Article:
Astrocytes play fundamental roles in brain function, interacting with neurons and other astrocytes, yet their role in learning is not widely recognized. This review focuses on astrocytic involvement in memory consolidation following bead discrimination learning in day-old chick and draws parallels to mammalian learning, providing strong empirical support for the conclusion that the described neuronal-astrocytic interactions are universally valid. It identifies specific mechanisms whereby astrocytes support memory consolidation. Uptake of glucose, stimulated in astrocytes by beta(3)-noradrenergic receptor activation, provides energy by glycolytic/oxidative metabolism. Unlike neurons, astrocytes carry out net synthesis of tricarboxylic acid cycle intermediates needed for synthesis of transmitter glutamate formed by rapid degradation of glucose-derived glycogen and stimulated by beta(2)-noradrenergic receptor activation. This makes learning dependent on glycogenolysis and its stimulation by noradrenaline. Astrocytes take up most synaptically released glutamate, terminating transmitter activity and returning glutamate to neurons in a glutamate-glutamine cycle, interference with which abolishes learning. The various astrocytic activities follow a rigidly controlled time schedule, easily determined after bead discrimination learning but also detectable in other paradigms.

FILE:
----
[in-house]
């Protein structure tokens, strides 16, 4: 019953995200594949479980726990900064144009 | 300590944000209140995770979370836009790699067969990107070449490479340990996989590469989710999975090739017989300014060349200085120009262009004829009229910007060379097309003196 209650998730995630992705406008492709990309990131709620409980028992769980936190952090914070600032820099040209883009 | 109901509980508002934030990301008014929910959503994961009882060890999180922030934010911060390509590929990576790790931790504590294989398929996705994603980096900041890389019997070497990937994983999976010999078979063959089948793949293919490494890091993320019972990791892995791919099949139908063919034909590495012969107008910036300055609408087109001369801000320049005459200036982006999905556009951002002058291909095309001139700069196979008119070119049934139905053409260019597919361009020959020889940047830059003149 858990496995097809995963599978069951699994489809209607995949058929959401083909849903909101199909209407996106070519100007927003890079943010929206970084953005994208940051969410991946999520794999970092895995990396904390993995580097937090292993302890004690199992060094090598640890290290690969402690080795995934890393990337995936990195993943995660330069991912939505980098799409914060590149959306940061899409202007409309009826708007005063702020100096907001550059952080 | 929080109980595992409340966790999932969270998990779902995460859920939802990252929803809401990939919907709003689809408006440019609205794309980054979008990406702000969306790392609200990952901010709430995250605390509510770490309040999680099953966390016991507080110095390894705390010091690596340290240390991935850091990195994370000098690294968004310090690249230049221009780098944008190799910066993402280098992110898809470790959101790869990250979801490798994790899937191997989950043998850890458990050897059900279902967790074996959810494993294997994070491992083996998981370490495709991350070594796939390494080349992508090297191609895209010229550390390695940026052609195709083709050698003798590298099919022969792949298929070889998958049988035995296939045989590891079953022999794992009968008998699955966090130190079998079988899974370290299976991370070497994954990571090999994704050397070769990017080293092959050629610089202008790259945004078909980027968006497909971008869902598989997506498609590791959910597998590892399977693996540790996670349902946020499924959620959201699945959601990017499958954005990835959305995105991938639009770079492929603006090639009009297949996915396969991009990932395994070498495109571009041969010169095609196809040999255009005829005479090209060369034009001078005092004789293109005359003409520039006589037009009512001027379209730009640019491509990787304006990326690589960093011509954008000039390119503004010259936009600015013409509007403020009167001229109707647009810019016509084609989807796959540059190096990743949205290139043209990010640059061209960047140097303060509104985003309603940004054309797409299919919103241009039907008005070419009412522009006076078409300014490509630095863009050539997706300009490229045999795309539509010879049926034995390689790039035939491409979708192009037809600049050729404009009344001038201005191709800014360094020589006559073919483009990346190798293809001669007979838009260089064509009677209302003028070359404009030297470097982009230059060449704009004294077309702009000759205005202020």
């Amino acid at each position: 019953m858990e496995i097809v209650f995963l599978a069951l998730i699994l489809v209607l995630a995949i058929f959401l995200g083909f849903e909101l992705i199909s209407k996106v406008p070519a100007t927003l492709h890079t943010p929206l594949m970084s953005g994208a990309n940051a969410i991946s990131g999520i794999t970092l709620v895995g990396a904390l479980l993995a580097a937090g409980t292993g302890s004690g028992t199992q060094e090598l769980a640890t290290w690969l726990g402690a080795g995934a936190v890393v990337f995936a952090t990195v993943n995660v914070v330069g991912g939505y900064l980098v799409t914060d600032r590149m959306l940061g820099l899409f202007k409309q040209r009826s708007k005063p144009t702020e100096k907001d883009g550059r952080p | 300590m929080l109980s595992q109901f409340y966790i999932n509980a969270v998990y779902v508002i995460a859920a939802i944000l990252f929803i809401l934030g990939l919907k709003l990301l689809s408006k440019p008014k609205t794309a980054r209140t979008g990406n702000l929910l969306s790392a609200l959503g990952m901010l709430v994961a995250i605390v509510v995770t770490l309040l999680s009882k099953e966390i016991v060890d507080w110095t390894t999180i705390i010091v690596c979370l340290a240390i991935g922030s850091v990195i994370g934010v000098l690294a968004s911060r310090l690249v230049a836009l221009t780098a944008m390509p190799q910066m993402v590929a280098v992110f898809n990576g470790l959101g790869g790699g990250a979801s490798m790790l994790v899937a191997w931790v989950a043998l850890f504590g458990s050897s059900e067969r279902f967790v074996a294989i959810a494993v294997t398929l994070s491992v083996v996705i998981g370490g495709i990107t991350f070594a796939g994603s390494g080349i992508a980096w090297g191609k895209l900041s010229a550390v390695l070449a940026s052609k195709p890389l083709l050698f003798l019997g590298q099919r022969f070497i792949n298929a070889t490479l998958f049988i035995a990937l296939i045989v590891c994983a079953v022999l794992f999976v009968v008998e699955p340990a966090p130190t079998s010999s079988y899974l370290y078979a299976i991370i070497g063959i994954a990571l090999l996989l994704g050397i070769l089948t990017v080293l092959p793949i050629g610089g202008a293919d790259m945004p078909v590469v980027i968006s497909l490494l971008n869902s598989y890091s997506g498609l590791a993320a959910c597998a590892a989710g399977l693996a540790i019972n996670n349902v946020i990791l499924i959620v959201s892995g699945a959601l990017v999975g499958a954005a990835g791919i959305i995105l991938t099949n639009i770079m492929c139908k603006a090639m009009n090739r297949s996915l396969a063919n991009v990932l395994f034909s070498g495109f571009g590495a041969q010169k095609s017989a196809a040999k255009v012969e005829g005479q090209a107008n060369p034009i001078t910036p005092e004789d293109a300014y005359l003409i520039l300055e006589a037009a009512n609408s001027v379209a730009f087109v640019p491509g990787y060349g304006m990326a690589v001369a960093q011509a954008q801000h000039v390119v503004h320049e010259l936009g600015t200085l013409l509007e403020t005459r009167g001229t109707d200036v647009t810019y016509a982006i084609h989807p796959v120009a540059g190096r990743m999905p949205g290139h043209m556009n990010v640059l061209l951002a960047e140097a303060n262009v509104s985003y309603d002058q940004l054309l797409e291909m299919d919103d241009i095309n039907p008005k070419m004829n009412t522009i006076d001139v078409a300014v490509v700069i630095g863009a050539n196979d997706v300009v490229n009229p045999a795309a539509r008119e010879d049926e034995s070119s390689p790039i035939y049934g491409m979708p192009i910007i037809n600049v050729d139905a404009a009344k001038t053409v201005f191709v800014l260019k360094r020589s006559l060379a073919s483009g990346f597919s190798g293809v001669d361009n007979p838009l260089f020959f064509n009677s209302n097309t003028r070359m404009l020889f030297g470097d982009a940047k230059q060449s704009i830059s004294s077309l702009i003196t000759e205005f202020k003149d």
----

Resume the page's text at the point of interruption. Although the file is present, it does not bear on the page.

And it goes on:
|Pages (from-to)||927 - 944|
|Number of pages||18|
|Journal||Neuroscience and Biobehavioral Reviews|
|Publication status||Published - 2008|